Social media is a key player in the job search process today.
Sites like Facebook, Twitter, LinkedIn, and Google+ allow employers to get a glimpse of who you are outside the confines of a résumé, cover letter, or interview—while they offer job seekers the opportunity to learn about companies they’re interested in; connect with current and former employees; and hear about job openings instantaneously, among other things.
That’s probably why half of all job seekers are active on social networking sites on a daily basis, and more than a third of all employers utilize these sites in their hiring process.
Career transition and talent development consulting firm "Lee Hecht Harrison" asked hundreds of job seekers via an online poll, “How active are you on social networking sites?” 48 % said they’re very active on a daily basis, while 19% said they log on about two or three times per week. Another 22% said they use social networking sites one to three times per month, or less. Only 11% of job seekers said they never use social networking websites.
To help job seekers better understand the role of social media in their job search, CareerBuilder.com conducted a survey last year that asked 2,303 hiring managers and human resource professionals if, how, and why they incorporate social media into their hiring process.
First they found that 37% of employers use social networks to screen potential job candidates. That means about two in five companies browse your social media profiles to evaluate your character and personality–and some even base their hiring decision on what they find.
CareerBuilder also asked employers why they use social networks to research candidates, and 65% said they do it to see if the job seeker presents himself or herself professionally. About half (51%) want to know if the candidate is a good fit for the company culture, and another 45% want to learn more about his or her qualifications. Some cited “to see if the candidate is well-rounded” and “to look for reasons not to hire the candidate,” as their motives.
So, if you’re among the 89% of job seekers that use social networking sites (daily, sometimes, or rarely), you’ll want to be careful.
A third (34%) of employers who scan social media profiles said they have found content that has caused them not to hire the candidate. About half of those employers said they didn’t offer a job candidate the position because of provocative or inappropriate photos and information posted on his or her profile
“If you choose to share content publicly on social media, make sure it’s working to your advantage,” Haefner says. “Take down or secure anything that could potentially be viewed by an employer as unprofessional and share content that highlights your accomplishments and qualifications in a positive way.”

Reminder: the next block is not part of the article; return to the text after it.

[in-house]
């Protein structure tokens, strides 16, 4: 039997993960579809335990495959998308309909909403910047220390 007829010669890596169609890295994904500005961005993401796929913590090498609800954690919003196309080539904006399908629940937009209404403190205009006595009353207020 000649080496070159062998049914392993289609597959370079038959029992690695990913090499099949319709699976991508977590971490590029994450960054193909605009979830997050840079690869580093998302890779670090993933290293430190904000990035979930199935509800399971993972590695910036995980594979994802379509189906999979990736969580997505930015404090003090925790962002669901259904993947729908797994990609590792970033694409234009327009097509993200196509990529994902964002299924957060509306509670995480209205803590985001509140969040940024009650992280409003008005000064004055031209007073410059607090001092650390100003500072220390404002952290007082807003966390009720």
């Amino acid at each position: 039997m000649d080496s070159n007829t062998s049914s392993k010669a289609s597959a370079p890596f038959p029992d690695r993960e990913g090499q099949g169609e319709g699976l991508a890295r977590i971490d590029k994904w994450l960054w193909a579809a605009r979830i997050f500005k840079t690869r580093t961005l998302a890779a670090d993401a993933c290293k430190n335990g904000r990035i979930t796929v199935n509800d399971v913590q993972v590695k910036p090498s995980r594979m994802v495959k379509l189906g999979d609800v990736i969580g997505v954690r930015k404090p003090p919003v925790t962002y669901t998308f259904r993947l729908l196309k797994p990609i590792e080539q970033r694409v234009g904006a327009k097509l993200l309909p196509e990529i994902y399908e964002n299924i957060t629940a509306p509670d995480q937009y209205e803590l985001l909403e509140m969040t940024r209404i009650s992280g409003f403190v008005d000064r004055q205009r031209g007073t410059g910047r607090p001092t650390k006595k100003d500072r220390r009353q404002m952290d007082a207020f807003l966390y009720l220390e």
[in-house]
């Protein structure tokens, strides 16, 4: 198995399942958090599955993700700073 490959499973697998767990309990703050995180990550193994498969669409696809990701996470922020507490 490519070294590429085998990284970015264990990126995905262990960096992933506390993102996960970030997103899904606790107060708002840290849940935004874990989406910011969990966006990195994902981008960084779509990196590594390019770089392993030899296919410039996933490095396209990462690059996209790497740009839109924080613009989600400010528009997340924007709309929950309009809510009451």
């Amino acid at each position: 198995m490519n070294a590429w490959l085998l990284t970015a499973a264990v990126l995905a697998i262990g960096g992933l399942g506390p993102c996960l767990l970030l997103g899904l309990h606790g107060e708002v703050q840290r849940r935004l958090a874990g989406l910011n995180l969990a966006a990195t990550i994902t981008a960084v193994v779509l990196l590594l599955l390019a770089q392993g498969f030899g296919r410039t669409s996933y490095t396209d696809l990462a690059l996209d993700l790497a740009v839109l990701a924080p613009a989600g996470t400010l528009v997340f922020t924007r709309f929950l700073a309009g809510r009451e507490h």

Brad Schepp, co-author of How To Find A Job On LinkedIn, Facebook, Twitter and Google+, adds: “Make sure any profiles you write are free of typos, the information is coherent and applicable to your industry [or job you’re trying to land], and your photos present you in a favorable light. You can verify the applicability of the information by checking profiles of others in the same field.”
The information you provide online about your job background and accomplishments should also be consistent, he says. “Don’t assume an employer will only be checking you out on LinkedIn. They may also check Facebook, or even Twitter and Google+. The story you tell on each site should be pretty much the same, although it’s fine to adapt the material for the site.”
The good news is that hiring managers aren’t just screening your social media profiles to dig up dirt; they’re also looking for information that could possibly give you an advantage. The CareerBuilder survey revealed that 29% of surveyed hiring managers found something positive on a profile that drove them to offer the candidate a job.
In some cases it was that the employer got a good feel for the candidate’s personality. Others chose to hire because the profile conveyed a professional image. In some instances it was because background information supported professional qualifications, other people posted great references about the candidate, or because the profile showed that the job seeker is creative, well-rounded, or has great communication skills.
This means the job seekers shouldn’t just focus on hiding or removing inappropriate content; they should work on building strong social networks and creating online profiles that do a really good job of representing their skills and experience in the workplace, Simpson said in a press statement. “Job seekers who are silent or invisible online may be at a disadvantage. They need to engage on social networking sites to increase their visibility and searchability with prospective employers,” he said.
Source : Forbes.com